• [2] See Stephen Kinzer, All the Shah’s Men: An American Coup and the Roots of Middle East Terror (Hoboken: John Wiley & Sons, 2003 & 2008); Christopher de Bellaigue, Patriot of Persia: Muhammad Mossadegh and a Tragic Anglo-American Coup (New York: HarperCollins, 2013); Ervand Abrahamian, The Coup: 1953, the CIA, and the Roots of Modern U.S.-Iranian Relations (New York: The New Press, 2015).
  • [3] Stephen C.. Schlesinger and Stephen Kinzer, Bitter Fruit: The Untold Story of the American Coup in Guatemala (New York: Anchor Books, 1990); Piero Gleijeses, Shattered Hope: The Guatemalan Revolution and the United States, 1944-1954(Princeton: Princeton University Press, 1992); Richard H. Immerman, The CIA in Guatemala: The Foreign Policy of Intervention (Austin: University of Texas Press, 2007); Nick Cullather, Secret History: The CIA’s Classified Account of Its Operations in Guatemala 1952-1954 (Stanford: Stanford University Press, 2006); Kate Doyle and Peter Kornbluh, eds., “CIA and Assassinations: The Guatemala 1954 Documents,” The National Security Archivehttps://nsarchive2.gwu.edu//NSAEBB/NSAEBB4/index.html.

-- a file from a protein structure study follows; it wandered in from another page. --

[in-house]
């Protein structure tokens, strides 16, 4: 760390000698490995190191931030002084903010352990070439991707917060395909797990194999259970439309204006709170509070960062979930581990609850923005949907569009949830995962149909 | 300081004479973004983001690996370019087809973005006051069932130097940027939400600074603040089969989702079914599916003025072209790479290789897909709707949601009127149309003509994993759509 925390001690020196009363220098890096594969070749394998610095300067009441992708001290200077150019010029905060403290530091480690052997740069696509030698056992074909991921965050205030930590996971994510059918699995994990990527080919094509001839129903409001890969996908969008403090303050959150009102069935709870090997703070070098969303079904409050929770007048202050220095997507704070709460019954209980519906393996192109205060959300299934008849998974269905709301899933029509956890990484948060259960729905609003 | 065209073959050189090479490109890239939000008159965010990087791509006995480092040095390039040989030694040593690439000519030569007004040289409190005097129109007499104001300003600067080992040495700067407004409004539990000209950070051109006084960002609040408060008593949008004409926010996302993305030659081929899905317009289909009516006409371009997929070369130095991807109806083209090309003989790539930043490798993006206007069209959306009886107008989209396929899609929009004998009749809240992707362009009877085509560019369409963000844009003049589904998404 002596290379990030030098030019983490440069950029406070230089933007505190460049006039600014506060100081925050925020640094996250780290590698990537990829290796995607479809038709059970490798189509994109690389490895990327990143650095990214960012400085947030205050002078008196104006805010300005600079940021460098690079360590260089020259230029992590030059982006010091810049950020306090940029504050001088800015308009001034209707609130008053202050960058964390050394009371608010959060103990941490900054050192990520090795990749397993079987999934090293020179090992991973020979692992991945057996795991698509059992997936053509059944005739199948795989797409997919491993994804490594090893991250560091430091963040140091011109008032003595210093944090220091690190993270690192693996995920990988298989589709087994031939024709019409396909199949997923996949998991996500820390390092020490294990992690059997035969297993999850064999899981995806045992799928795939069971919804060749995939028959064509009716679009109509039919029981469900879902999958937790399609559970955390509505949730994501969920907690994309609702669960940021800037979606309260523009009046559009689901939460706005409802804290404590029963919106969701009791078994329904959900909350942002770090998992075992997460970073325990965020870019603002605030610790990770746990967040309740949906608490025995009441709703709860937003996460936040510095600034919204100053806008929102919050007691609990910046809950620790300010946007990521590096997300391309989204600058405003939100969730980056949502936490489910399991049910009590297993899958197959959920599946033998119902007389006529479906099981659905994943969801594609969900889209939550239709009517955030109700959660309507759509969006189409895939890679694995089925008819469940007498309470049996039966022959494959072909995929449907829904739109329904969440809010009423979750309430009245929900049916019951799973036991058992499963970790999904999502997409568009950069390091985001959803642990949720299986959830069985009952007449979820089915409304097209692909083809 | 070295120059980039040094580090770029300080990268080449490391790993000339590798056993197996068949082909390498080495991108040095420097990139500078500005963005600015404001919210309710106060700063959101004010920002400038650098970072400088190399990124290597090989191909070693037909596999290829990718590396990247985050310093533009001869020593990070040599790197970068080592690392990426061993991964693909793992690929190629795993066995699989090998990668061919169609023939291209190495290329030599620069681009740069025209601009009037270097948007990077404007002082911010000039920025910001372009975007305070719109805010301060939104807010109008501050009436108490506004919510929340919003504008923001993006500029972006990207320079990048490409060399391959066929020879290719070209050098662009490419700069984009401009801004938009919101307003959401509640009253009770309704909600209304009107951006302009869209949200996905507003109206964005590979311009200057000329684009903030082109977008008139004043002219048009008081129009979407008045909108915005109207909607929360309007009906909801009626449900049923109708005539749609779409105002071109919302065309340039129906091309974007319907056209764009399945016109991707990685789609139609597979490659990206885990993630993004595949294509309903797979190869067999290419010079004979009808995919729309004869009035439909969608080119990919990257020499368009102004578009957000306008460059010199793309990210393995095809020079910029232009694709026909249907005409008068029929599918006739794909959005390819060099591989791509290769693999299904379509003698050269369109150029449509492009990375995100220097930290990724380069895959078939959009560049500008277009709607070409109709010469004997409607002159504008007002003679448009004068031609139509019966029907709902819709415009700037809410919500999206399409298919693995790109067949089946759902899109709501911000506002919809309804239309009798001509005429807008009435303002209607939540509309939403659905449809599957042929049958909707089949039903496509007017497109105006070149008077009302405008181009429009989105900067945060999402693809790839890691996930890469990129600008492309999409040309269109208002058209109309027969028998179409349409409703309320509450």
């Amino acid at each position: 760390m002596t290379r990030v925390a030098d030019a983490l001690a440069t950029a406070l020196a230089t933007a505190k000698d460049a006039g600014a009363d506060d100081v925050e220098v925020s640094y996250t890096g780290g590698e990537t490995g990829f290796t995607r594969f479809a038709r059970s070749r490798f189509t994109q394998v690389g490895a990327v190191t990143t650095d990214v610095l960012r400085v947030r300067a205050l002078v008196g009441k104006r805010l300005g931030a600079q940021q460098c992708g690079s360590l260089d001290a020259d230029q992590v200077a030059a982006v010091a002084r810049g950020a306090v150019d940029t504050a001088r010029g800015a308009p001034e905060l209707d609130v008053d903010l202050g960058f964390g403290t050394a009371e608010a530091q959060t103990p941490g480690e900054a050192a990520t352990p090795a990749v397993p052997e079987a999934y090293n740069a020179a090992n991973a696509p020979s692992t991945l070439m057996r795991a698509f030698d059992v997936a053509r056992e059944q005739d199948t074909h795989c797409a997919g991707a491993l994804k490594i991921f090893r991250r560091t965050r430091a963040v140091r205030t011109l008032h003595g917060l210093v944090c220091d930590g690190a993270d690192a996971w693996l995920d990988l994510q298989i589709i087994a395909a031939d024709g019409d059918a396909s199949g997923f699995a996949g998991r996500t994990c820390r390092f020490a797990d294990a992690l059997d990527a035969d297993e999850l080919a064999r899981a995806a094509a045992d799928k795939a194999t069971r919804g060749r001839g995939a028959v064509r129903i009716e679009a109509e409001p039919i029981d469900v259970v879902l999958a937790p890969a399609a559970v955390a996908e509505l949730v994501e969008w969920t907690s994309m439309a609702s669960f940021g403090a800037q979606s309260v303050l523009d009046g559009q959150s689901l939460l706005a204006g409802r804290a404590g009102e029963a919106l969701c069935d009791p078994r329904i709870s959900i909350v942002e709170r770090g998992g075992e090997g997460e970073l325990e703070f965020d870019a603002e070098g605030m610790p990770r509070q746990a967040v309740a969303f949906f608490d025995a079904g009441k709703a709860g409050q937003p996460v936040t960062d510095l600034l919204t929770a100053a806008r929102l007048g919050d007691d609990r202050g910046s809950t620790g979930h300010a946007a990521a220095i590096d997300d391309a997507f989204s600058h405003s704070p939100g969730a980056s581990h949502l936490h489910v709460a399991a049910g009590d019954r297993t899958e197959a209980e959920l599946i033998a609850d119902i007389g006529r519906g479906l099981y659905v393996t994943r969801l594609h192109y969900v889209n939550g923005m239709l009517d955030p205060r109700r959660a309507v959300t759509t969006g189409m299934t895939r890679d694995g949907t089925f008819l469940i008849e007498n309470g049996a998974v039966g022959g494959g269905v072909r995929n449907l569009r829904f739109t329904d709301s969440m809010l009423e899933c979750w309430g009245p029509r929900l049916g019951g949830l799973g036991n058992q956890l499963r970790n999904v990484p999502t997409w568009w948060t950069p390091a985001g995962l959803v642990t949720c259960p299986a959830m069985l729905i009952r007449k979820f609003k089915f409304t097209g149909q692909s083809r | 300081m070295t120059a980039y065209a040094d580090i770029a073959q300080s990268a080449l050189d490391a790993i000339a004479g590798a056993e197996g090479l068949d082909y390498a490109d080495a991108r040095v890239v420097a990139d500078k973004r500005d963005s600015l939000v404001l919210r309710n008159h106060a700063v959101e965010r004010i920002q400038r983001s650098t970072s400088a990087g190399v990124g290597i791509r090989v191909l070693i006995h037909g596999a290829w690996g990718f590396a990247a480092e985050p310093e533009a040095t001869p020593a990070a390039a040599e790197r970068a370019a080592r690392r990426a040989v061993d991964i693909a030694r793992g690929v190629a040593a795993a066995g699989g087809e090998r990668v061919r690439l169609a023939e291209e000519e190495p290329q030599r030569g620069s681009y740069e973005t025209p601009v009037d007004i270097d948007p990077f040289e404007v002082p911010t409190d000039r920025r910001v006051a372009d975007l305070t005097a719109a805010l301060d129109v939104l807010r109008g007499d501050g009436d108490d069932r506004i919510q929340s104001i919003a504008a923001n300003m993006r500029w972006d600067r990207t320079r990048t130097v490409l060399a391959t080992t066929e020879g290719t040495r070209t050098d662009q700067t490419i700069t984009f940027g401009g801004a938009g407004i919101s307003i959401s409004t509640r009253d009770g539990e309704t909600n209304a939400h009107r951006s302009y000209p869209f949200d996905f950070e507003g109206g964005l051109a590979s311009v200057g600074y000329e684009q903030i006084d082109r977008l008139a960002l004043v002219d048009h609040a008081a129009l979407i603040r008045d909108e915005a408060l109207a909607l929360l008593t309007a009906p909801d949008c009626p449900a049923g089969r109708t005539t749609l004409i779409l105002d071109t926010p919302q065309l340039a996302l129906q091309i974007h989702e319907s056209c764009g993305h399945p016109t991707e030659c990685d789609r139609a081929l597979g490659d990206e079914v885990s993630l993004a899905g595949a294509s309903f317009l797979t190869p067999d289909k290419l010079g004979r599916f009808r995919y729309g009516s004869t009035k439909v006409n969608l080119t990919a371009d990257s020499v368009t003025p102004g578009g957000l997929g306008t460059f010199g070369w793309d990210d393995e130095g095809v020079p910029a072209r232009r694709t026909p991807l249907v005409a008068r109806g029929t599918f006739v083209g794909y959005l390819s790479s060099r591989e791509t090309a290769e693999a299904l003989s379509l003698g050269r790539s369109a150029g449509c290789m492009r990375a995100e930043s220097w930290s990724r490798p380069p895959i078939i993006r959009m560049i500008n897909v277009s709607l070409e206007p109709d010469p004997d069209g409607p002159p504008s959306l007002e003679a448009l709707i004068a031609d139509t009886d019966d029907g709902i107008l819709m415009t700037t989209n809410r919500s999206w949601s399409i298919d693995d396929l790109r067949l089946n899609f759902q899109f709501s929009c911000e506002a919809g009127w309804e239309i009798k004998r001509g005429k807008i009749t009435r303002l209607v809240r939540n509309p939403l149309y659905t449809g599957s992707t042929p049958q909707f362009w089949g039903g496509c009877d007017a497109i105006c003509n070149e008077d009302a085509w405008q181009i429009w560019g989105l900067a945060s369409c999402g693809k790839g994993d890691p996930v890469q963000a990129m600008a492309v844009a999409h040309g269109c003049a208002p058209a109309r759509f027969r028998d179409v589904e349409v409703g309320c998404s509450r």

• [4] https://nsarchive2.gwu.edu//NSAEBB/NSAEBB4/index.html.
  • [5] Stephen Kinzer, Overthrow: America’s Century of Regime Change from Hawaii to Iraq (New York: Times Books, 2006); Michael Grow, U.S. Presidents and Latin American Interventions: Pursuing Regime Change in the Cold War (Lawrence: University Press of Kansas, 2008).
  • [6] Jones, “The Great Satan and Me: Reflections on Iran and Postmodernism’s Faustian Pact,” Culture Wars, July/August 2015.
  • [7] Ibid.
  • [8] If you are an Alex Jones listener, if you are financially supporting this man with your precious money, then I feel sorry for you because you are being duped. Alex Jones has not the slightest of moral and truthful integrity, particularly when it comes to issues in the Middle East. No sane person should even support this man precisely because fundamental truth is not part of his vocabulary.
  • [9] Ashifa Kassam, “Justin Trudeau defends Canada’s arms sales to Saudi Arabia,” Guardian, March 21, 2018; “Justin Trudeau says he is unlikely to cancel Saudi armored vehicles sale,” Guardian, October 23, 2018.
  • [10] “Yemen’s displaced live on bread crumbs, leaves,” Associated Press, November 2, 2018.